It’s Magic! But where’s the legacy?

Magic Weekend for me, is Magic. As a Wigan fan that moved to Durham University in 2007 and hasn’t moved back to the North West due to working commitments, a Wigan game in the North East is very much welcomed! Travelling back from Swinton on Sunday and knowing that my next journey home from a Wigan game will be 30 mins, rather than 2 hours 30 minutes, is a selfish but warranted reason to get excited about Saturday for myself.

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This is likely to be the last Magic Weekend at Newcastle for a few years at least, as the RFL look to move the fixtures to somewhere new, potentially Coventry. Newcastle, has been a good hunting ground for Wigan in the past two seasons, with two very good wins over the Leeds Rhinos at St James Park. This year, an injury-hit Wigan against an improving Warrington side, then still looked less convincing in their cup game against Widnes. My disappointment with the suggested move away from Newcastle, is obviously due to the location but what that means for those who attended the games over the past three years, who may have been newcomers to the sport. Are the RFL doing enough to keep them interested in the game? The Newcastle Thunder (formerly Gateshead) now play at Kingston Park, home of the Newcastle Falcons and attract between 700 – 1200 fans per game. But where is the legacy for those fans wanting to watch Super League players and when will the next time be when Rugby League at a higher level than League One is played in the North East? As such, what was the point in taking Magic Weekend to Newcastle? Yes, they have had two decent crowds each weekend but what’s the long term strategy of having the Magic Weekend in a city that is unfamiliar with Rugby League.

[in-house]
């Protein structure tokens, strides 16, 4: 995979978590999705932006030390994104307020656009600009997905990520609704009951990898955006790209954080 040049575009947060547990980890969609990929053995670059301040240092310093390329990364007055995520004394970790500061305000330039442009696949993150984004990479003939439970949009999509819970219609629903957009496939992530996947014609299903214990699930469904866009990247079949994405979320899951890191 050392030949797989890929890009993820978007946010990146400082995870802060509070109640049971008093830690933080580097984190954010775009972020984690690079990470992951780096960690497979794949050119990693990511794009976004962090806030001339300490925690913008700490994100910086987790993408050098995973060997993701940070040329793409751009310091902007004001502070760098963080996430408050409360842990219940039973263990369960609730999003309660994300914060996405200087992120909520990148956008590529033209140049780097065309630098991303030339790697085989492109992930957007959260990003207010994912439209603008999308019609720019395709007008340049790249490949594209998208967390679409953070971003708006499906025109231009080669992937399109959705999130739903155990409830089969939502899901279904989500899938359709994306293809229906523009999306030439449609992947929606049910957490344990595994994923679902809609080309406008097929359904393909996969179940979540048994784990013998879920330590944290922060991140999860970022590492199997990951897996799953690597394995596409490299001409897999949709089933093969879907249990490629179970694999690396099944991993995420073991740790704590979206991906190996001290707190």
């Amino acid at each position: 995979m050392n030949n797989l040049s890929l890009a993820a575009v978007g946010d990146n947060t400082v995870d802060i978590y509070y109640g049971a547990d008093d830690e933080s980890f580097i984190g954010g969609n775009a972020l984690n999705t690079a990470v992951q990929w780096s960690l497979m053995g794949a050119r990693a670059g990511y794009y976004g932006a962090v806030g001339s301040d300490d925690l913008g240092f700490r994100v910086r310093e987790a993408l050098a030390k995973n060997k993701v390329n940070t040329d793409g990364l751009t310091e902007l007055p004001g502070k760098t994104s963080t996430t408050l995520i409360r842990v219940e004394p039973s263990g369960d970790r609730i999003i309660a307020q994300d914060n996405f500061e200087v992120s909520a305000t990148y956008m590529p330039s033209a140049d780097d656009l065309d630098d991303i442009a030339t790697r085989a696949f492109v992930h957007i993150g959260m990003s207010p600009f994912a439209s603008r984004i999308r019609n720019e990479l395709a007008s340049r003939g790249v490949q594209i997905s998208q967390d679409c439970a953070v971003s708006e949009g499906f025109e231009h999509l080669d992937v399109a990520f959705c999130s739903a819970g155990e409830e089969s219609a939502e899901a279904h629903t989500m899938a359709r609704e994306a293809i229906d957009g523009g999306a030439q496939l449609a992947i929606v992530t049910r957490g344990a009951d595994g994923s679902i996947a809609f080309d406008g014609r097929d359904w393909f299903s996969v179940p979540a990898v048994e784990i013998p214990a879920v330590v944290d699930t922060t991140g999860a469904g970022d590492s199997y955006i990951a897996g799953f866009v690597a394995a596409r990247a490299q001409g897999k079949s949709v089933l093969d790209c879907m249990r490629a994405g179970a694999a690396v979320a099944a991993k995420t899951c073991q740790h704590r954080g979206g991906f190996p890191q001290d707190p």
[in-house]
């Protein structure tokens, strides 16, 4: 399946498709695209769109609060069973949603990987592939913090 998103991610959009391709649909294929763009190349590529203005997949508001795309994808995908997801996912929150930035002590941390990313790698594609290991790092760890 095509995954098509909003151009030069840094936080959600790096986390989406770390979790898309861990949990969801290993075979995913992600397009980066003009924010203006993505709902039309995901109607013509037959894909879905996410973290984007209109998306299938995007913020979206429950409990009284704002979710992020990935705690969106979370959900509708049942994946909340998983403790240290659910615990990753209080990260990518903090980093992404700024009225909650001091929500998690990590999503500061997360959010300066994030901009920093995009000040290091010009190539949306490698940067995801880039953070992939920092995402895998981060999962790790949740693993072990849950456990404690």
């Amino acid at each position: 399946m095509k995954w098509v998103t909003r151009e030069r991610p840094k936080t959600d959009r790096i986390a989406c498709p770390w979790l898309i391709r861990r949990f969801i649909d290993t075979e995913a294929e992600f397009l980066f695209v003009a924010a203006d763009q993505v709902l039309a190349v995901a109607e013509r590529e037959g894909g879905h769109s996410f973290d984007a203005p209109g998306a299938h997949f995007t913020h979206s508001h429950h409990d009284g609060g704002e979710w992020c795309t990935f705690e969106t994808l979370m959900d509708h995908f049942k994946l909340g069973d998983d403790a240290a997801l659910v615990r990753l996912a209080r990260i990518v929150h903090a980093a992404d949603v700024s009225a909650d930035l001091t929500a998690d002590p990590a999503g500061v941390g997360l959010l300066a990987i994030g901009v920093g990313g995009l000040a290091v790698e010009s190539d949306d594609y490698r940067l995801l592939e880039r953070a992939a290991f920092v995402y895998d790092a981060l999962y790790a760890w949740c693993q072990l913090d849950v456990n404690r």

The argument of moving it to Coventry next year is the rumoured interest of creating a Wasps Rugby League brand, to sit alongside their Rugby Union counterparts who have recently made the move to Coventry from London. The argument for Coventry is already there in that case and a long term strategy (as much as long term RL strategy exists) is there but without some development in the North East from the RFL – what was the point in 2015, 2016 and 2017? It is important that some commitment is made to the North East, perhaps a guaranteed World Cup game in 2021 would be a start but three years of good crowds at Newcastle’s Magic Weekend could be a wasted venture unless a commitment is made to the North East from the RFL.

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